The relief that Trump is gone is understandable. But don't be lulled by the very conditions that gave rise to Trump's presidency in the first place. To celebrate our so-called return to a democracy we've never had with a decency that is at best shallow, and at worst a conniving cover-up for crimes against humanity speaks of a belief in American exceptionalism that is neither warranted nor helpful. Underneath the progressive platitudes and unfulfilling garnish lie the same systemic rot, a rot that was perhaps most noticeable on Inauguration Day itself - when two worlds stood sharply demarcated by militarized checkpoints, and the revolving door of red and blue capitalist imperialism was almost literally visible.
Walking around DC on Inauguration Day, I felt like I was touring a vast military exhibition - which basically, I was. Military vehicles rolled down quiet neighborhood streets as if they'd gotten lost on their way to the frontlines. National Guardsmen with giant rifles and camo gear stood out like militantly sore thumbs against the backdrop of a local park. Operation Peaceful Transition (as I've come to call it) was in full swing, with all the irony of previous imperialist missions like Operation Iraqi Freedom. In the shadows of Biden and Harris'gleeful photo-ops with the likes of George W. Bush, community members across DC were working tirelessly to address the effects of a city shut down, blocked off, and singularly concerned with providing the ruling class with a cushy Inauguration Day.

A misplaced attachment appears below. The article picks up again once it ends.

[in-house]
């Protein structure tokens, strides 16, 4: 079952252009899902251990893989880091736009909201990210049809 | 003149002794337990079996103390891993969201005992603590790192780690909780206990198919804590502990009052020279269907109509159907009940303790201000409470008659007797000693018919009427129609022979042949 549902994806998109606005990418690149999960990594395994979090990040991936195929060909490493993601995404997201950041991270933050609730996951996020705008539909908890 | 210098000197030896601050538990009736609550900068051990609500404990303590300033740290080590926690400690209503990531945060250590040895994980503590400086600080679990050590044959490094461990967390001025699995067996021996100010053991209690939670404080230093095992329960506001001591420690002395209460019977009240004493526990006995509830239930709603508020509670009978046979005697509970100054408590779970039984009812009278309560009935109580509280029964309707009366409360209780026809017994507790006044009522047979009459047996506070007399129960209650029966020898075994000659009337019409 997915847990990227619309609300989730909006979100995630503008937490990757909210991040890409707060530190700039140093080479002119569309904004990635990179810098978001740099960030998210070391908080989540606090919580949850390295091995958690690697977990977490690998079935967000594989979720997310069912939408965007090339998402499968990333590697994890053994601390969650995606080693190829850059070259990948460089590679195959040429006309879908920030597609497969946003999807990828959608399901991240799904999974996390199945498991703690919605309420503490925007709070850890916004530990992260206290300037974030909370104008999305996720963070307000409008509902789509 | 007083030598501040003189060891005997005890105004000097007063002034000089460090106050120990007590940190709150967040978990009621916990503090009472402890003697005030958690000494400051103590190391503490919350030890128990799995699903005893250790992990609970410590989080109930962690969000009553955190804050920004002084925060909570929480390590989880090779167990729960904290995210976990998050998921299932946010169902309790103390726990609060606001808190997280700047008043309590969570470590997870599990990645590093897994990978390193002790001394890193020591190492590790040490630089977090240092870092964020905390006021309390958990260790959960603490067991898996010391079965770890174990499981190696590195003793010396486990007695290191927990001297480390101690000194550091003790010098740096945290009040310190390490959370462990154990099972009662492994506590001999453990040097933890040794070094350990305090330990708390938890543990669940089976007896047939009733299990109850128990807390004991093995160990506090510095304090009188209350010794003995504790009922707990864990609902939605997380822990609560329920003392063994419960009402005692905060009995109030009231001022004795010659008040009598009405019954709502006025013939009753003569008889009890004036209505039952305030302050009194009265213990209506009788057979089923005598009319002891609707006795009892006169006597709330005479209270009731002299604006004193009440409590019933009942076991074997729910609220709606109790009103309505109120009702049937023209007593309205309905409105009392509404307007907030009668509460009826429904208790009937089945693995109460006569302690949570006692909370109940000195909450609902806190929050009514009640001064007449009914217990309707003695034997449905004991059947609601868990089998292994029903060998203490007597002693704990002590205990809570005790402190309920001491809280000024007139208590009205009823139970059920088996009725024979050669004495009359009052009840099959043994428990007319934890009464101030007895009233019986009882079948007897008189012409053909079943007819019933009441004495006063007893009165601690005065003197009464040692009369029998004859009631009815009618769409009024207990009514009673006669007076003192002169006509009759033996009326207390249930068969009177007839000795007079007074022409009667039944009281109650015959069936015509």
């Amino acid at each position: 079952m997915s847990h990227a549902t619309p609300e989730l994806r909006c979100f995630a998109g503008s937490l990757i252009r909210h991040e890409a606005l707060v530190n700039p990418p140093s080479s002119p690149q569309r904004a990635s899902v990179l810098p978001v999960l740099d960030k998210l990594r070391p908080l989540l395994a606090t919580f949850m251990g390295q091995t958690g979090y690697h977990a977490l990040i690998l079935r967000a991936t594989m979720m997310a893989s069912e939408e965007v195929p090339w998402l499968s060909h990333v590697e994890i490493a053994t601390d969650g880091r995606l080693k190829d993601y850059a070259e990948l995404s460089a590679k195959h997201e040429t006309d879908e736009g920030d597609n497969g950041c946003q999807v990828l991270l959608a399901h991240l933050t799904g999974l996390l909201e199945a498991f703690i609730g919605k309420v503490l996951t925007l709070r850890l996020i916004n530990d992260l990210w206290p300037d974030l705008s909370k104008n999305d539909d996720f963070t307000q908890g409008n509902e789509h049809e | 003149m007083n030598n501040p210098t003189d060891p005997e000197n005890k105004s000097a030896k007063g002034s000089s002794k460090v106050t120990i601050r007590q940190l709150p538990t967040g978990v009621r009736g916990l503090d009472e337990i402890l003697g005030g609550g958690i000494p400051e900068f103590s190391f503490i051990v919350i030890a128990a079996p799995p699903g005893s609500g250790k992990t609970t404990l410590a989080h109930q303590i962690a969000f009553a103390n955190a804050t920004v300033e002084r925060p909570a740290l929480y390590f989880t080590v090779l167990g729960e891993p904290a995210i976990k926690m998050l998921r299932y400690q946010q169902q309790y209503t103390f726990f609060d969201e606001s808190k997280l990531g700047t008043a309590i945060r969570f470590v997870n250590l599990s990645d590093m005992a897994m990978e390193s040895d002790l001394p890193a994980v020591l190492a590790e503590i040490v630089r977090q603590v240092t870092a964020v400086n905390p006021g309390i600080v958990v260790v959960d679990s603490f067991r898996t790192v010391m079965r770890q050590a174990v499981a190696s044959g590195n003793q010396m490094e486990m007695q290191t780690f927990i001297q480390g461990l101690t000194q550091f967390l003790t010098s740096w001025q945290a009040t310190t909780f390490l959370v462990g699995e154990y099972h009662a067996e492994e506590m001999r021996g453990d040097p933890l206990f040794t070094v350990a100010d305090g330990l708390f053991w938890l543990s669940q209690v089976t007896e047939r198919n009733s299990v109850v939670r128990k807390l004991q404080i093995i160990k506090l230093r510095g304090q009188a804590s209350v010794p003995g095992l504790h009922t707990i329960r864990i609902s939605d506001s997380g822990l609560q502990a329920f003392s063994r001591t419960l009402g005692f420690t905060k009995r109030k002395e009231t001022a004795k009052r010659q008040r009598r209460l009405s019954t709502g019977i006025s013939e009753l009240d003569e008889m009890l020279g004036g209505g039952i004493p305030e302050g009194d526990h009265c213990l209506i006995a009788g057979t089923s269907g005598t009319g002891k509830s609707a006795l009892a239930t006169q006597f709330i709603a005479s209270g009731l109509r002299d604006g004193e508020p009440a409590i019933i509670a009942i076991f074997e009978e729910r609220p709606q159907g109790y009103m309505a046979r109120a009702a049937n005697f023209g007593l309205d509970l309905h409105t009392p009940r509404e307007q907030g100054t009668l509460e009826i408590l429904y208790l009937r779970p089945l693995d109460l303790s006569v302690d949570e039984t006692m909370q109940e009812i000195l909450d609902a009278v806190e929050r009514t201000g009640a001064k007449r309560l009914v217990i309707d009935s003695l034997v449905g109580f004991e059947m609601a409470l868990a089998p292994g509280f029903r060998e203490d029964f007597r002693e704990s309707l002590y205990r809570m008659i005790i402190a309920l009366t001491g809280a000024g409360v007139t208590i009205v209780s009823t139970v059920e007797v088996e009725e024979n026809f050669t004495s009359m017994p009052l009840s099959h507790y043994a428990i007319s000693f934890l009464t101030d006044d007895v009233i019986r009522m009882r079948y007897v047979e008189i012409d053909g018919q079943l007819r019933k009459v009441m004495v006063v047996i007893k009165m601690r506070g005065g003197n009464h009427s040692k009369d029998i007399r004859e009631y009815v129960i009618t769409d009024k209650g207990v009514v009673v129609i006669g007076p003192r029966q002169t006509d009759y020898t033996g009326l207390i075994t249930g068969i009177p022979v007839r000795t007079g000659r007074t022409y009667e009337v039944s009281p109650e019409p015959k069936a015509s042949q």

focused on Joe Biden. Community members were busy raising funds and pooling resources for neighbors who were scared to leave their homes or go to work, fearing both fascist violence and the scourge of freshly deployed ICE and CBP officials (two sides of the same coin). Others were delivering groceries or hot meals to people who were understandably creeped out by the massive military and police presence in the city. Mutual aid groups set up 24-hour rolling shifts to address emergency requests and to share information about everything from checkpoints (potentially life-changing information depending on your immigration status) to local POC-owned restaurants to order food from.